Hydroxychloroquine is a malarial medicine, approved for medical use in the United States since 1955. It has become a matter of headline controversies, though, in connection with the ongoing pandemic. That controversy has taken another turn in recent days: the World Health Organization has suspended it sown clinical trials, finding that the drug has failed to reduce the rate of mortality in affected patients.
The WHO tests, known as the “Solidarity” tests, also included another treatment that has been under discussion, the combination of lopinavir and ritonavir, a combo that has proven valuable against AIDS.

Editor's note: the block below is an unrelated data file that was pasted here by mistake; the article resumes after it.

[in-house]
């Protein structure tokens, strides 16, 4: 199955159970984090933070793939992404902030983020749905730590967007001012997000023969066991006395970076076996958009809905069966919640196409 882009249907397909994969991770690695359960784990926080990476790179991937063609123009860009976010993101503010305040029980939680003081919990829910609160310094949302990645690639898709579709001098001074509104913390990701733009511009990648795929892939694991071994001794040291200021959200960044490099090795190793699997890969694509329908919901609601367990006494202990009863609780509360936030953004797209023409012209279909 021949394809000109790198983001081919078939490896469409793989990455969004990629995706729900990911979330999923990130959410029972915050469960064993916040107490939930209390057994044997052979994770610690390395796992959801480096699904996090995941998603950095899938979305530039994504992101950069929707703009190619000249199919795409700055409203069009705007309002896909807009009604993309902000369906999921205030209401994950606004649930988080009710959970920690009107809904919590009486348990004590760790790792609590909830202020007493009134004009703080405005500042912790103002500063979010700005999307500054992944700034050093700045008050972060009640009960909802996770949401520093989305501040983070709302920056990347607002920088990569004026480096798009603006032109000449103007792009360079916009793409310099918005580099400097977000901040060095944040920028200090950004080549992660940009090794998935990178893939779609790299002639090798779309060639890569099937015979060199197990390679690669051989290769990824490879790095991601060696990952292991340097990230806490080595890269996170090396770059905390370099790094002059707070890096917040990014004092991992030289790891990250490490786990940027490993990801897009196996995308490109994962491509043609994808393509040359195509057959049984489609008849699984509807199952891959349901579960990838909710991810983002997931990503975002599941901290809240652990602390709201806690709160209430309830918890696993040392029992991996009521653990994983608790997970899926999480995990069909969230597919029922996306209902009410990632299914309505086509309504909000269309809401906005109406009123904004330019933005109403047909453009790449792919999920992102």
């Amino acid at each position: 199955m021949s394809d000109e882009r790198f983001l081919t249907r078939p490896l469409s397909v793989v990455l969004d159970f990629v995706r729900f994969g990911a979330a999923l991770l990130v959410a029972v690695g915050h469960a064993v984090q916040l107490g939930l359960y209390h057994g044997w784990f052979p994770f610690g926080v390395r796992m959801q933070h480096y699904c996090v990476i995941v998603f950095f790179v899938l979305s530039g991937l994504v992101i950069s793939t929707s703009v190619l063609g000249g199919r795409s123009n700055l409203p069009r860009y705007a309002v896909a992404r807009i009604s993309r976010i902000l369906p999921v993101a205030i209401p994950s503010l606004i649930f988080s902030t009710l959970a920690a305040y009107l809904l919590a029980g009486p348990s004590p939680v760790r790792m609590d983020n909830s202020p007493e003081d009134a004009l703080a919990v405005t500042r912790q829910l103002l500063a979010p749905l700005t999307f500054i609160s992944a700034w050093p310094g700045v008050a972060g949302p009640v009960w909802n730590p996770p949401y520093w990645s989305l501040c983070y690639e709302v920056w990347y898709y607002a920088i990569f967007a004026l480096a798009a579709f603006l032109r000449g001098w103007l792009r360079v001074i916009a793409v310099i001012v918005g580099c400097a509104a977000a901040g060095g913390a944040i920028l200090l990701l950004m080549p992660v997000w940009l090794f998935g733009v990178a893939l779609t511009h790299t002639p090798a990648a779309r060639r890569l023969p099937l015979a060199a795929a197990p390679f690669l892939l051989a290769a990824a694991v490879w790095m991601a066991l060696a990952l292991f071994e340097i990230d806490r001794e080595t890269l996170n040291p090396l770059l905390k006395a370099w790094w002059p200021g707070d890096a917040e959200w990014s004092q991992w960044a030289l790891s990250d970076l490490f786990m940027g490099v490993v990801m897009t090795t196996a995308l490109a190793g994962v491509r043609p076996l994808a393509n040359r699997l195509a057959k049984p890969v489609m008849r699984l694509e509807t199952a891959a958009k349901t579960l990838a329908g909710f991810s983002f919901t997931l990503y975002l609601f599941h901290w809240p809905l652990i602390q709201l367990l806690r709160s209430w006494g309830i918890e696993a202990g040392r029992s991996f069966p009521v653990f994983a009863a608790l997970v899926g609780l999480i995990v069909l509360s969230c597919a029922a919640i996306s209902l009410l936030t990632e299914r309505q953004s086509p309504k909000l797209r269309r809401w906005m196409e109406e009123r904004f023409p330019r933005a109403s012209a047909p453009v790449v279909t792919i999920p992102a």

Another branch of the trial is studying the value of an antiviral drug from Gilead, remdesivir. This month’s WHO announcement, though, does not concern remdesivir.
Asked about a possible vaccine, the top emergencies expert for the WHO, Mike Ryan, said it is impossible to tell how soon a vaccine might be found effective and approved, much less how soon thereafter it might be scaled up in production.
In Pill Form:
The WHO statement reads, “These interim trial results show that hydroxychloroquine and lopinavir/ritinavir produce little or no reduction in the mortality of hospitalized COVID-19 patients when compared to standard of care. Solidarity trial investigators will interrupt the trials with immediate effect.”